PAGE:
BELMOPAN, Cayo District, Wed. July 12, 2017–Cayo Central area representative, Rene Montero, today testified before the Senate Select Committee tasked with investigating the Auditor General Dorothy Bradley’s Special Audit of the Immigration Department which documented major irregularities and illegalities.
Montero was named in relation to the shady issuance of nationality certificates to two Lebanese individuals —Saad Harmouch and Wael Harmouch, based in San Pedro Town, which falls within the Belize Rural South constituency.
That didn’t stop him from requesting facilitation for them, according to the Auditor General
When the committee asked why was it that he had recommended the two persons for nationality certificates even though they were not his constituents, Montero used the Immigration Department as his scapegoat.
His explanations left our newspaper with more questions than answers regarding election fraud and the politicization of our public institutions.
Montero claimed that the Immigration Department had contacted his political office indicating that there were 7 Belizean nationality applications available and that those applicants would be able to participate in the swearing in ceremony of January 2012, just before the General Elections, if he had written a letter of recommendation.
Montero conceded to writing the recommendations, but with the view that they were for his constituents in Cayo Central.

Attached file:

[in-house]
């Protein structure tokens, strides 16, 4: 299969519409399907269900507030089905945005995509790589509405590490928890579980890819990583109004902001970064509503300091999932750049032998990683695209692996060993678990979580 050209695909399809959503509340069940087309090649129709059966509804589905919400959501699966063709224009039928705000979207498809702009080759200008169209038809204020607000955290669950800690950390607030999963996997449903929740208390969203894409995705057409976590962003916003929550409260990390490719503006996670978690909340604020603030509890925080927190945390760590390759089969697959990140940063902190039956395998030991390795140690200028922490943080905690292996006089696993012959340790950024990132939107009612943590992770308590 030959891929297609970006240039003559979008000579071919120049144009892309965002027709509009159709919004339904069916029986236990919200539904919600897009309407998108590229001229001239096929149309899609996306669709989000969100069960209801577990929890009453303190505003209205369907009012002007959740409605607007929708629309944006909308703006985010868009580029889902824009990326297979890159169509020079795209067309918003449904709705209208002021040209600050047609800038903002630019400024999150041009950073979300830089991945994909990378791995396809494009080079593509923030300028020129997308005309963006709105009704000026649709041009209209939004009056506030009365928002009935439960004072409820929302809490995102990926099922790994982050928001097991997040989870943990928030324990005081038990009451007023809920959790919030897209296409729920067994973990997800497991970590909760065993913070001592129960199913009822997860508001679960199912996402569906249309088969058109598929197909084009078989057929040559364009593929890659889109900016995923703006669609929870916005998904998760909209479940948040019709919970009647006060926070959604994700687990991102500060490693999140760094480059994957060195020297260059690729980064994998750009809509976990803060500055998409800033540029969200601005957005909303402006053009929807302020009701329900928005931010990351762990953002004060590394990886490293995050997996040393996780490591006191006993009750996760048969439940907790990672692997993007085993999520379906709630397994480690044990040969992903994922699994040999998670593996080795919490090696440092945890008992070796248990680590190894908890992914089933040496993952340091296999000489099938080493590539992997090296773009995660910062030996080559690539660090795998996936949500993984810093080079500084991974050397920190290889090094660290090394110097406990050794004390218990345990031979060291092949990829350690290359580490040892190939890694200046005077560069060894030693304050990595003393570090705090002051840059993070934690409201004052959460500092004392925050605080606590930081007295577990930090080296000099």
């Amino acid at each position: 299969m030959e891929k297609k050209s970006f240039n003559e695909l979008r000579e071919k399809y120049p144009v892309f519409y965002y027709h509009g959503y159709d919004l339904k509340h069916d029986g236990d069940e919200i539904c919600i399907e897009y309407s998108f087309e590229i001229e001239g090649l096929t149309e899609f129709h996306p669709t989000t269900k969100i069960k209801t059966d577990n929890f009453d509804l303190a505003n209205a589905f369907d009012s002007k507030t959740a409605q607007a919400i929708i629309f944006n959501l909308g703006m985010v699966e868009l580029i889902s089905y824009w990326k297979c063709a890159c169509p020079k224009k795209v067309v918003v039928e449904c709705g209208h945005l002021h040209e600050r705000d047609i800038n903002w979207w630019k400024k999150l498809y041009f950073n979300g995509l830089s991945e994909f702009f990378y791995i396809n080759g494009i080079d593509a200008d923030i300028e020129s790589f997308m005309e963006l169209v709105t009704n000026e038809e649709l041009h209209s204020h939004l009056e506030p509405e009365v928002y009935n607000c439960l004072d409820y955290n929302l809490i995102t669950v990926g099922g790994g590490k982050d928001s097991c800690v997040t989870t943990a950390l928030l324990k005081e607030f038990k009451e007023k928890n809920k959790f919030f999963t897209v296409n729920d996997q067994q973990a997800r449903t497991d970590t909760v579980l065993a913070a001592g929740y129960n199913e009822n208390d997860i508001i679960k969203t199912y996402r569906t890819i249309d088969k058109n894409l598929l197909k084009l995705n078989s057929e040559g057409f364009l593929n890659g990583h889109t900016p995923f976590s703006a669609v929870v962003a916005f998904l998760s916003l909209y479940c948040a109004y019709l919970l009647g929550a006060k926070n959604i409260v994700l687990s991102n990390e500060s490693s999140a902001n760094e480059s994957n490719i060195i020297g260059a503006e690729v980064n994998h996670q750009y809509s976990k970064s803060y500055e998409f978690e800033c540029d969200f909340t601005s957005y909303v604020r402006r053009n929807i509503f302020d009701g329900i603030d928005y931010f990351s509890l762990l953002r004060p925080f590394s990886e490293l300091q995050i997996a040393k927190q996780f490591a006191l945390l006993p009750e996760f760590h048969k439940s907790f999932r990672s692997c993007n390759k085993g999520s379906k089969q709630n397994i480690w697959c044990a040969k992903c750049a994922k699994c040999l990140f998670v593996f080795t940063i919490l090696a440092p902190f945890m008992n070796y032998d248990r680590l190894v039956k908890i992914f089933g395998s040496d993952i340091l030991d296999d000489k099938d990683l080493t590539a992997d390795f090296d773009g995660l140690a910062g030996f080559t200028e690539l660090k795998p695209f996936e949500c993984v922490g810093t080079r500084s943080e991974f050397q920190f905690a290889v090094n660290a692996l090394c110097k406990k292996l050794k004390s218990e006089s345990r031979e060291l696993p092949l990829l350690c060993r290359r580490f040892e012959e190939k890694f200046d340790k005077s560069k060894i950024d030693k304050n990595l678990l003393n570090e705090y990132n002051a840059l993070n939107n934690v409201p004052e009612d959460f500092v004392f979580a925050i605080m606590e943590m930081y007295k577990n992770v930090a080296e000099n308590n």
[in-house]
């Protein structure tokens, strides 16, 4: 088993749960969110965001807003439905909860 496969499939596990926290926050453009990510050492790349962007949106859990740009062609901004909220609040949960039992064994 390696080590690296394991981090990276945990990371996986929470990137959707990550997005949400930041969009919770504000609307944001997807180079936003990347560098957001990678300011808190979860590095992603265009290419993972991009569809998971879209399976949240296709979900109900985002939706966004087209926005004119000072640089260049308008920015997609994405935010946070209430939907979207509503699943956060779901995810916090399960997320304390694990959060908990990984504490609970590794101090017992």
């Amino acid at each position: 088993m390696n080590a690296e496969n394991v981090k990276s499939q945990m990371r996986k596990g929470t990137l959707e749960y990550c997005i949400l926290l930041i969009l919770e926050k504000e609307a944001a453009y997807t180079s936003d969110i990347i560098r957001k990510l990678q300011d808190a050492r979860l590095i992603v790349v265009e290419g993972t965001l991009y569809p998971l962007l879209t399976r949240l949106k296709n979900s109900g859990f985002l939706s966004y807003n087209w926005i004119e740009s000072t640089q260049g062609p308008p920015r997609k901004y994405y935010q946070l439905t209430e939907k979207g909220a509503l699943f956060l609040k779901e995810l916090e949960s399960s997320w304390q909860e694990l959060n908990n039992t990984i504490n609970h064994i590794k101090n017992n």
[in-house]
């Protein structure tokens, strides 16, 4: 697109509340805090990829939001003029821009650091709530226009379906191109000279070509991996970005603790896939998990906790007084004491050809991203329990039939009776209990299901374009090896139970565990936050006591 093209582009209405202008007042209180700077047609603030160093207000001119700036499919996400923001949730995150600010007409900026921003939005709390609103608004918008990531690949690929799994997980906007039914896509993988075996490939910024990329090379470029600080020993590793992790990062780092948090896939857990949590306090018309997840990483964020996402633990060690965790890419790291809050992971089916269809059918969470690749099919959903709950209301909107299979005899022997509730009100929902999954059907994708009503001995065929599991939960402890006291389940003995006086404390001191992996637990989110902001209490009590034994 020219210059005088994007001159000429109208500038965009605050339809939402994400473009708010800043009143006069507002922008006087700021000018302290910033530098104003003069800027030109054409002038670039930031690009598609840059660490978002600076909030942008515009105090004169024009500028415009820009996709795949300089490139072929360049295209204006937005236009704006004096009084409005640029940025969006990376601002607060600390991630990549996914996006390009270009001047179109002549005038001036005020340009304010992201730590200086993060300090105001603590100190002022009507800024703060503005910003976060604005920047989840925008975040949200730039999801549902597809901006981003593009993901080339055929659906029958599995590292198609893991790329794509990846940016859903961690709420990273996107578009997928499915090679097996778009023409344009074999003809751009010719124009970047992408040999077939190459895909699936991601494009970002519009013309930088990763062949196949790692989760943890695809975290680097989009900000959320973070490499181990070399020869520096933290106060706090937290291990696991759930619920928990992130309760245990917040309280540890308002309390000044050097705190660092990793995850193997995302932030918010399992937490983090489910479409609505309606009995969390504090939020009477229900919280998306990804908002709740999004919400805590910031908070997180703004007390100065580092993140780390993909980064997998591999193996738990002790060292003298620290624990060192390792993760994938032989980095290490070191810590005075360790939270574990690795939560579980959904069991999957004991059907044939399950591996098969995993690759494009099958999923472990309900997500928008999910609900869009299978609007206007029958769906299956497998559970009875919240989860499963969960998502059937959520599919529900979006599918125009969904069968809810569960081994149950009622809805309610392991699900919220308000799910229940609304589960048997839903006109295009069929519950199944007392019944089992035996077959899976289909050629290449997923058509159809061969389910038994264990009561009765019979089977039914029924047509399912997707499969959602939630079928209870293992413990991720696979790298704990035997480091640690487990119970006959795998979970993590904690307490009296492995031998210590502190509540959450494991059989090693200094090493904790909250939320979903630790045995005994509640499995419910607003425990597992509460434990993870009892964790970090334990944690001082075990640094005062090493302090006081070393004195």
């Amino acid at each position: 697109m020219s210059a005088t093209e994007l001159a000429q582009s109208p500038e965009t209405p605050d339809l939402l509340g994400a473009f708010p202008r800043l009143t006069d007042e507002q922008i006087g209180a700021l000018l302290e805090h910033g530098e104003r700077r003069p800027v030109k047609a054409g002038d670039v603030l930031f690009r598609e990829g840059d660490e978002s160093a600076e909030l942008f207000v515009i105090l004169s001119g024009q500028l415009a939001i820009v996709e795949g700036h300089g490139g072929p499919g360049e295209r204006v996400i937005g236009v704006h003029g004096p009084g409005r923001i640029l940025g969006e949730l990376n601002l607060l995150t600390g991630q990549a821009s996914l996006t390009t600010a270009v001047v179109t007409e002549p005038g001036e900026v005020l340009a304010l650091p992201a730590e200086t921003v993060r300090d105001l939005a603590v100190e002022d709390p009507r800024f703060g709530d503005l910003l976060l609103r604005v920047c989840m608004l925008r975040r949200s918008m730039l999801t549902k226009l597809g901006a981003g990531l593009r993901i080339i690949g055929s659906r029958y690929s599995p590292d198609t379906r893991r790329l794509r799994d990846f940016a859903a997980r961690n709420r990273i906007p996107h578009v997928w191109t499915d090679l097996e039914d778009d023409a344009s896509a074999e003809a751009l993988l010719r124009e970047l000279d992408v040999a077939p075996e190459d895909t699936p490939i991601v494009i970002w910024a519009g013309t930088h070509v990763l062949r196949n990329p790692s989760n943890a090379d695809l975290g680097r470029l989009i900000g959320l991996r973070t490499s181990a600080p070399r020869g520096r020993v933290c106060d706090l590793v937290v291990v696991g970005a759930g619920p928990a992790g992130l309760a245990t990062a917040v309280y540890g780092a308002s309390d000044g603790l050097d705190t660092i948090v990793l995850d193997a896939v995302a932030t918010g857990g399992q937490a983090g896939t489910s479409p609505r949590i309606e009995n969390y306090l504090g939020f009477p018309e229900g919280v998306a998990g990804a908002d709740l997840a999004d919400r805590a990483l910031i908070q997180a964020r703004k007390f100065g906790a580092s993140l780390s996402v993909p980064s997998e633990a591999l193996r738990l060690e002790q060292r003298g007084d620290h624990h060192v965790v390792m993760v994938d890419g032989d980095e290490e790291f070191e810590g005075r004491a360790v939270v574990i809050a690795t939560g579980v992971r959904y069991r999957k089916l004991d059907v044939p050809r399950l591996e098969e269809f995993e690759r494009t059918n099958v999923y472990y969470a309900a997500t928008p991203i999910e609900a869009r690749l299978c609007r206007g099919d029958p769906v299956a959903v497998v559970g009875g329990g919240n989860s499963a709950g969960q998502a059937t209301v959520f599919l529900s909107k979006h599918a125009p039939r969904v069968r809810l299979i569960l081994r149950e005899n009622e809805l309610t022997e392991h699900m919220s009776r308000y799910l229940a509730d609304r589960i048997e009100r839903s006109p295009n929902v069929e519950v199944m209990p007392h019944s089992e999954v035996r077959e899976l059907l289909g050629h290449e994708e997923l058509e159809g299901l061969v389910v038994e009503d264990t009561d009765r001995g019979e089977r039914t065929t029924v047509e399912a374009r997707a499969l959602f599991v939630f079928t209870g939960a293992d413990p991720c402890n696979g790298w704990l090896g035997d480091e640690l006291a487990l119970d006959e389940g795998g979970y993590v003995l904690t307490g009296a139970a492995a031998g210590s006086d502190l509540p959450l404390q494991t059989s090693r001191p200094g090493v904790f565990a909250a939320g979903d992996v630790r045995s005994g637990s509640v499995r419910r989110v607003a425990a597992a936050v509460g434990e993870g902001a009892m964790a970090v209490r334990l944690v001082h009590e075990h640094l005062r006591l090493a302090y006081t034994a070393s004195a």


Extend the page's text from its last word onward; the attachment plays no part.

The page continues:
He said that he didn’t know that the Harmouchs would have been on that list, but according to all indications, he didn’t even check.
According to him, he was simply servicing his people.
However, these seven persons could not be his “people,” because they had not yet taken the oath of allegiance to Belize.
Also questionable was why these applicants would have needed an urgent letter from him if their applications were already approved and they were well on their way to citizenship.
From all indications, it appears that this was just done to facilitate the voters list leading up to the 2012 elections.
Even more alarming was why the Immigration Department would contact Montero’s political office for immigration matters.
When the Senate Select Committee delved into the matter, Montero denied knowing the Harmouchs he had recommended.
Here is a portion of the exchange that took place when Montero was questioned:
Senator Michel Chebat: “Was Wael Harmouch of your constituency, Minister?”
Montero: “I don’t know him.”
Chebat: “Why would the Auditor General then include him as one of the individuals who you had requested facilitation for?”
Montero: “I think you have to refer that question to her. I maintain that I do not know the Harmouchs. I never met them, never dealt with them, I have never done any dealing with them directly or indirectly. I have never received any considerations from them. I don’t know them, period.”
Chebat: “Did you see this report before coming here today?”
Montero: “Yes, I did.”
Chebat: “Did you at any time try to clarify with the Auditor General that statements made by her were inaccurate?”
Chebat: “You see how it is a bit difficult for us to try and follow what is happening? You’re denying that you know these people, but in the letter you sent, you’re quoting their bna numbers.
Would you care to explain to us?”
Montero: “Well, Senator, I could have come here and tell you from the very beginning that I don’t know these people, that I did not write the letter. I’m trying to be truthful. As I mentioned before, and keep repeating, that someone from Immigration Department gave us the list of bna numbers and based on that, I instructed my secretary to make a request.”
When Montero left today’s hearing, he was informed that the committee had the right to call him again to testify if that need arises.